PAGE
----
If I could go back to elementary, middle school and high school I would of never try to fit in with the cool kids and be myself more often. If someone believed I was ugly then cool, I’m still beautiful. I was a giver and a people pleaser, I didn’t like drama, I didn’t want to make anyone mad, so people would take advantage of my kindness for weakness. There was a time when I failed 5th grade and everyone knew about it. There was a girl who felt the need to remind others  I would never graduate from high school or I’ll never be someone special in life. She kept poking the bear(lol). Until, I snapped and I fought her in 5th grade because of what she said, plus what she told everyone about me. 

Back then, there was no such thing as bullying or saying “no to bullying”. It was more of handle it or do what you got to do or “BE TOUGH”, “HAVE TOUGH SKIN” or my favorite “STOP BEING SENSITIVE” … and I didn’t have tough skin, I tried to pretend to not care but, it hurts.

After my first fight  in elementary school, I got in trouble more than her because she was bleeding and they felt like I was the troublemaker, but I wasn’t and no one wanted to believe me. I heard from the adults that “Stacey is a troublemaker”. Truthfully, I wasn’t, but at the time there wasn’t anyone to talk to, except my grandma who always reminded me to ignore what people say,  I am special and I was going to be okay.. The girl’s mom came to my house because she felt like I could have damaged her daughter’s brain and I was forced to apologize to her. Which caused my insecurities began to rise because I felt like I tried my best to make everyone happy, no matter how I felt about myself and I didn’t want to disappoint anyone. Also, I was the type of kid who wanted to be friends with everyone(lol)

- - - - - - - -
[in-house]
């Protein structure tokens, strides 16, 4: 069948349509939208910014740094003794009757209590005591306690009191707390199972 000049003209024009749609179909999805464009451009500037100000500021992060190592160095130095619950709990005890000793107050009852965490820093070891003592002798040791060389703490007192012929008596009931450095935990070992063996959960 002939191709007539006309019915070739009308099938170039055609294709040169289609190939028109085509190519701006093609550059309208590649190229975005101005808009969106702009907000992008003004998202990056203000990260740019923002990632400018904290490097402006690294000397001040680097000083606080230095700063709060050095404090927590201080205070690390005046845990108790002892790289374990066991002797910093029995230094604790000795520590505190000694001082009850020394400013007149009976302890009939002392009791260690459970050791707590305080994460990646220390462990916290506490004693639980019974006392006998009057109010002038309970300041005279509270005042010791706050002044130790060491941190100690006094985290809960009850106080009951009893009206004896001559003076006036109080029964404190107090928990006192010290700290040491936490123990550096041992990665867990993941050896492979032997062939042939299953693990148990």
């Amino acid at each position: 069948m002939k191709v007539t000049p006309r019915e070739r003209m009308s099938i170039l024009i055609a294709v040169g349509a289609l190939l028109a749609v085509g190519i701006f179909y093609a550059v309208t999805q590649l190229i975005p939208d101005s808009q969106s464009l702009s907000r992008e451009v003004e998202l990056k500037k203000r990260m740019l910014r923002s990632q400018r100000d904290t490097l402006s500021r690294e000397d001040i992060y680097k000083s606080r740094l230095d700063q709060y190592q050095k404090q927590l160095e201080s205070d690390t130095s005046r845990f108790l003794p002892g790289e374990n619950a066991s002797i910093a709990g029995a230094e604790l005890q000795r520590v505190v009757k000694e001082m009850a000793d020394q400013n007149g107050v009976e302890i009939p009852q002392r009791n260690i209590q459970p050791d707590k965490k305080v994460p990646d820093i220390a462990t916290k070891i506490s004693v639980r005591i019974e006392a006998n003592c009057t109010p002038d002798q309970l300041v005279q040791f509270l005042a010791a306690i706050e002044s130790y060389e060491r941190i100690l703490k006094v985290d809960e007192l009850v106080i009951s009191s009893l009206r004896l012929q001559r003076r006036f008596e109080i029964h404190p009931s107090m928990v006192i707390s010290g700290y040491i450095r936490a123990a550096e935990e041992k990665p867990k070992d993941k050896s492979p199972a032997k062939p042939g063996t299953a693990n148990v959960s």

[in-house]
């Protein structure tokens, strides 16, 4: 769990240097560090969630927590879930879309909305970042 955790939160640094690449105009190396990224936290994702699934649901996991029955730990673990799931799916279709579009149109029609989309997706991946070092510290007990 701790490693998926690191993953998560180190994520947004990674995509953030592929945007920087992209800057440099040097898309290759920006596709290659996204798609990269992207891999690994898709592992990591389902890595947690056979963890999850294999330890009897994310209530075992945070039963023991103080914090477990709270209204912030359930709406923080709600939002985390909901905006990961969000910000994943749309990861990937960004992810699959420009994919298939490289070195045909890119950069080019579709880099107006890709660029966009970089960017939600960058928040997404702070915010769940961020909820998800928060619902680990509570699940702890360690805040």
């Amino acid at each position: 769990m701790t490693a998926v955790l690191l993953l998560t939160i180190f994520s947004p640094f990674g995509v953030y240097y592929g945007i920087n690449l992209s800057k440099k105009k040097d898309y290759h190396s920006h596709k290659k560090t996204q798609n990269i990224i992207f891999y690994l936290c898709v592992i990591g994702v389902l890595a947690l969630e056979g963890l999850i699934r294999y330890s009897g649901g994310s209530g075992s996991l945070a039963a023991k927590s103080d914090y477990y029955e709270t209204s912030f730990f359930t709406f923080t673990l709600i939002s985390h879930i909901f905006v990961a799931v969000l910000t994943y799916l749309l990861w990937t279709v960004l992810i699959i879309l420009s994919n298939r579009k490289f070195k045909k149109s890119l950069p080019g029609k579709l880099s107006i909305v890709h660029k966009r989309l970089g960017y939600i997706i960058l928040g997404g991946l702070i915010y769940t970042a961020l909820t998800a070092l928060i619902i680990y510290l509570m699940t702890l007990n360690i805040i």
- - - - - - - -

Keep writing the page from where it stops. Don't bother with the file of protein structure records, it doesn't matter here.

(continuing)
Teachers were no help with my insecurities, throughout my school years I’ve been called “stupid” by some of my teachers and no, I couldn’t report any of it because no one would believe me. At the time it made me feel less of myself. 

Elementary, middle school and high school I had a speech therapist because the way I spoke, it was hard to understand what I said.  The best speech teacher I had was Mrs.Whittle in elementary school. She was patient with me and believed in me, but when it was time to move on to middle school, I wanted her to move on with me, but I understood it was time for a change.

The middle school and high school speech therapist was someone who didn’t care, he would say “You’re probably going to become a statistic and I wouldn’t be surprised because I don’t see anything special about you”. Again, how can a teenager report something disrespectful. He was a white man who felt like he could say anything to anyone and I was a black girl who had problems of her own. Who do you think they would’ve believed? In the early 2000’s ? No, it’s always “No matter what, you have to listen to your teacher”.  I was an average student, once a teacher didn’t believe in me then I wouldn’t believe in myself. So, when my speech teacher at the time told me there’s nothing “special” about me, my confidence went super low.

Growing up, I didn’t think there was something special about me. I didn’t believe I was beautiful because I didn’t look a certain way. There’s times I was asked “why can’t I look like this person?” and it would make me feel shameful of myself, but I’m 28 and looking back, regardless of what was said to me or about me. Today, I am special and I am beautiful.  I do have flaws, but my flaws are beautiful.

Sometimes I have my moments, but I am beautiful. I love my eyes, my lips, my thighs, I love my black gorgeous skin, I wish I had a booty(lol), but I am beautiful and I am enough. I always wanted to make people like me or try to believe in me, but I can’t please everyone and I’m not meant to please everyone.

If I could tell that little girl in elementary school when she felt less of herself, when she’s been told she’s not beautiful, she’s not special, she’s not enough, there’s nothing good about her or she had no one to talk to because she was forced to keep quiet because she’s a child.. I’ll tell her YES, YOU ARE. YOU ARE MOST DEFINITELY SPECIAL AND ENOUGH PLUS GORGEOUS. Don’t let anyone push their insecurities/problems onto you.SPEAK YOUR TRUTH.

Comment below: What has insecurities taught you?